- Fiberglass pool & Vinyl Liner Pool: here, you can use a soft vinyl pool brush with thick bristles
Since mustard or yellow algae-like clinging and sticking onto the small hidden spots in a swimming pool, don’t forget to get a brush small enough to reach into the small suspension. If there are some spots that you can’t reach with a brush, a manual vacuum is also an alternative.
When vacuuming, make sure you’re cleaning to waste to avoid bringing the algae back to the pool. The whole idea of removing the microbial has to also prevent it from coming back.
Avoid robotic or automatic cleaners. They won’t be able to catch the sneaky algae; it’ll blow right through.
Balance the Pool Chemistry (pH and Alkalinity)
It’s time to add some chemicals. That means you have to gear up. Wear yourself the necessary protection gear, including chemical-resistant gloves and goggles. A mask and apron would also come in handy, considering come chemicals might produce dust and fume.
When ready, it’s time to test the pool water. Pick up your pool water testing kit, either test strips, liquid test kit, or a digital tester. You can get them in a pool store near you or order one online.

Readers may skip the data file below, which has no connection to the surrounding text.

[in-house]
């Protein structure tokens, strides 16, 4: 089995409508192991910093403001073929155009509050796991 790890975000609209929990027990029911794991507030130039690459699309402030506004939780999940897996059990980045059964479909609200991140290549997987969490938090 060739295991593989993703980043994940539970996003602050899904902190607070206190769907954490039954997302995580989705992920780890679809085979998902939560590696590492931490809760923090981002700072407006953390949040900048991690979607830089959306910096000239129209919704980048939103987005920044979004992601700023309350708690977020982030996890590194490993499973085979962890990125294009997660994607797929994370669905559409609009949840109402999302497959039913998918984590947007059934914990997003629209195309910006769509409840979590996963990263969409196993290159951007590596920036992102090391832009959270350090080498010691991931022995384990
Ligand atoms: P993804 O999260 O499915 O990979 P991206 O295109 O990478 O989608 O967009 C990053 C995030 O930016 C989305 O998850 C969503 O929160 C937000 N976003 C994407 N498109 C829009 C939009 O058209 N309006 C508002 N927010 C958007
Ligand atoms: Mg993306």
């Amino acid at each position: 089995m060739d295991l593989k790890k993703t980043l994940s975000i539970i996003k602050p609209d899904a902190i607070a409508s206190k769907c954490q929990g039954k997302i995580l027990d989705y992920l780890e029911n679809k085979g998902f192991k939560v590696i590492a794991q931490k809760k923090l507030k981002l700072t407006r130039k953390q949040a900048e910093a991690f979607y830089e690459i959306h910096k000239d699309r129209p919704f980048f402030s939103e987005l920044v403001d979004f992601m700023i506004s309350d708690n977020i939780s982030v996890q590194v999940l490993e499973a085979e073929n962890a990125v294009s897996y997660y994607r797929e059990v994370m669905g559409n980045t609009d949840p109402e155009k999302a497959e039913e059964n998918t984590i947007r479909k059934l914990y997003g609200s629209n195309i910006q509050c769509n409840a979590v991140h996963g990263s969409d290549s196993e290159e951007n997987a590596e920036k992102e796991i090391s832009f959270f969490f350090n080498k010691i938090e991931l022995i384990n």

You want to make sure the pH and Alkalinity are balanced since the next step requires adding a lot of chlorine to shock the pool for the treatment to be effective.
No matter the testing method you use, make sure these two are balanced before proceeding. If not, get a pH decreaser to decrease the pH levels or a pH increaser to increase the pH levels. Do the same with Alkalinity.
After adding the chemicals to balance the pH and Alkalinity, wait at least an hour before retesting it to ensure the levels are correct.
Triple-Shock Your Pool
Typically, pool chocking is the ideal treatment of mild green algae infestation. However, since you’re dealing with chlorine-resistant Yellow algae, a single-dose shock won’t cut it.
It would be best to triple the usual dosage to make sure you kill and get rid of the mustard algae. That means you’ll need to add 3-pounds of calcium hypochlorite pool chock to a 10,000-gallon swimming pool. If you have a 20,000-gallon swimming pool, you’ll need to add 6-pounds of the same treatment.
Pro tip: it doesn’t matter the type or brand of calcium hypochlorite shock you use. However, the higher the calcium hypochlorite percentage as the main active ingredient, the stronger and reliable the pool shock will be.